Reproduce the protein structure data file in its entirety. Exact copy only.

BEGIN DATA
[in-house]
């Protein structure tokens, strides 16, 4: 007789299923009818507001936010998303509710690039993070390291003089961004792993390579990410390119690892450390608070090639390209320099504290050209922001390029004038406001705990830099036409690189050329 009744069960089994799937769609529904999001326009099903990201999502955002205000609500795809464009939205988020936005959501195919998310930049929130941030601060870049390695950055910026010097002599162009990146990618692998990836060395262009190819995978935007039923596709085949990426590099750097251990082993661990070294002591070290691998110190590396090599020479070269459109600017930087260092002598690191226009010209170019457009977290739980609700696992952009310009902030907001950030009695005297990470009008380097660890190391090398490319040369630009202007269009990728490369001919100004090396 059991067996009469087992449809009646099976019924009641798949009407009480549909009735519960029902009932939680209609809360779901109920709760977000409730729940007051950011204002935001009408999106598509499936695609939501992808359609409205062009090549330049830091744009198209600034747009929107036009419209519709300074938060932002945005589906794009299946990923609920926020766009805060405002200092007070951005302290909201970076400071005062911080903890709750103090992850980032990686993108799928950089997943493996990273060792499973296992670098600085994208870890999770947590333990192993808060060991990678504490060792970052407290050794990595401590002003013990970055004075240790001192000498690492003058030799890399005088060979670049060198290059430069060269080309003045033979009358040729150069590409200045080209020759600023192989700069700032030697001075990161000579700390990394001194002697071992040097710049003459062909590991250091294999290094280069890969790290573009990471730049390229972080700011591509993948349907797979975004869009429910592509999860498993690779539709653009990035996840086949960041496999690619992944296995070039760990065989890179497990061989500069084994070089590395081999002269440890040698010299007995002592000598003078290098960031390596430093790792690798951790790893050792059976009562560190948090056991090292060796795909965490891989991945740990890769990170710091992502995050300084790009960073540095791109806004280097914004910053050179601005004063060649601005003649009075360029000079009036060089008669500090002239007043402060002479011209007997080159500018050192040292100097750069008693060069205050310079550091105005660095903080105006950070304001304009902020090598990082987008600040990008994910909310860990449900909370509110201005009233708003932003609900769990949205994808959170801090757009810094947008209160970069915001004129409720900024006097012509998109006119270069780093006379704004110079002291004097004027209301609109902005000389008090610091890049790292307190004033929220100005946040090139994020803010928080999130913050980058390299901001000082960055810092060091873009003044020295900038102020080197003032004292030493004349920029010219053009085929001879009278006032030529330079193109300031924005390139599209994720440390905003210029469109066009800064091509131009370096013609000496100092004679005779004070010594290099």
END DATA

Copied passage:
[in-house]
């Protein structure tokens, strides 16, 4: 007789299923009818507001936010998303509710690039993070390291003089961004792993390579990410390119690892450390608070090639390209320099504290050209922001390029004038406001705990830099036409690189050329 009744069960089994799937769609529904999001326009099903990201999502955002205000609500795809464009939205988020936005959501195919998310930049929130941030601060870049390695950055910026010097002599162009990146990618692998990836060395262009190819995978935007039923596709085949990426590099750097251990082993661990070294002591070290691998110190590396090599020479070269459109600017930087260092002598690191226009010209170019457009977290739980609700696992952009310009902030907001950030009695005297990470009008380097660890190391090398490319040369630009202007269009990728490369001919100004090396 059991067996009469087992449809009646099976019924009641798949009407009480549909009735519960029902009932939680209609809360779901109920709760977000409730729940007051950011204002935001009408999106598509499936695609939501992808359609409205062009090549330049830091744009198209600034747009929107036009419209519709300074938060932002945005589906794009299946990923609920926020766009805060405002200092007070951005302290909201970076400071005062911080903890709750103090992850980032990686993108799928950089997943493996990273060792499973296992670098600085994208870890999770947590333990192993808060060991990678504490060792970052407290050794990595401590002003013990970055004075240790001192000498690492003058030799890399005088060979670049060198290059430069060269080309003045033979009358040729150069590409200045080209020759600023192989700069700032030697001075990161000579700390990394001194002697071992040097710049003459062909590991250091294999290094280069890969790290573009990471730049390229972080700011591509993948349907797979975004869009429910592509999860498993690779539709653009990035996840086949960041496999690619992944296995070039760990065989890179497990061989500069084994070089590395081999002269440890040698010299007995002592000598003078290098960031390596430093790792690798951790790893050792059976009562560190948090056991090292060796795909965490891989991945740990890769990170710091992502995050300084790009960073540095791109806004280097914004910053050179601005004063060649601005003649009075360029000079009036060089008669500090002239007043402060002479011209007997080159500018050192040292100097750069008693060069205050310079550091105005660095903080105006950070304001304009902020090598990082987008600040990008994910909310860990449900909370509110201005009233708003932003609900769990949205994808959170801090757009810094947008209160970069915001004129409720900024006097012509998109006119270069780093006379704004110079002291004097004027209301609109902005000389008090610091890049790292307190004033929220100005946040090139994020803010928080999130913050980058390299901001000082960055810092060091873009003044020295900038102020080197003032004292030493004349920029010219053009085929001879009278006032030529330079193109300031924005390139599209994720440390905003210029469109066009800064091509131009370096013609000496100092004679005779004070010594290099």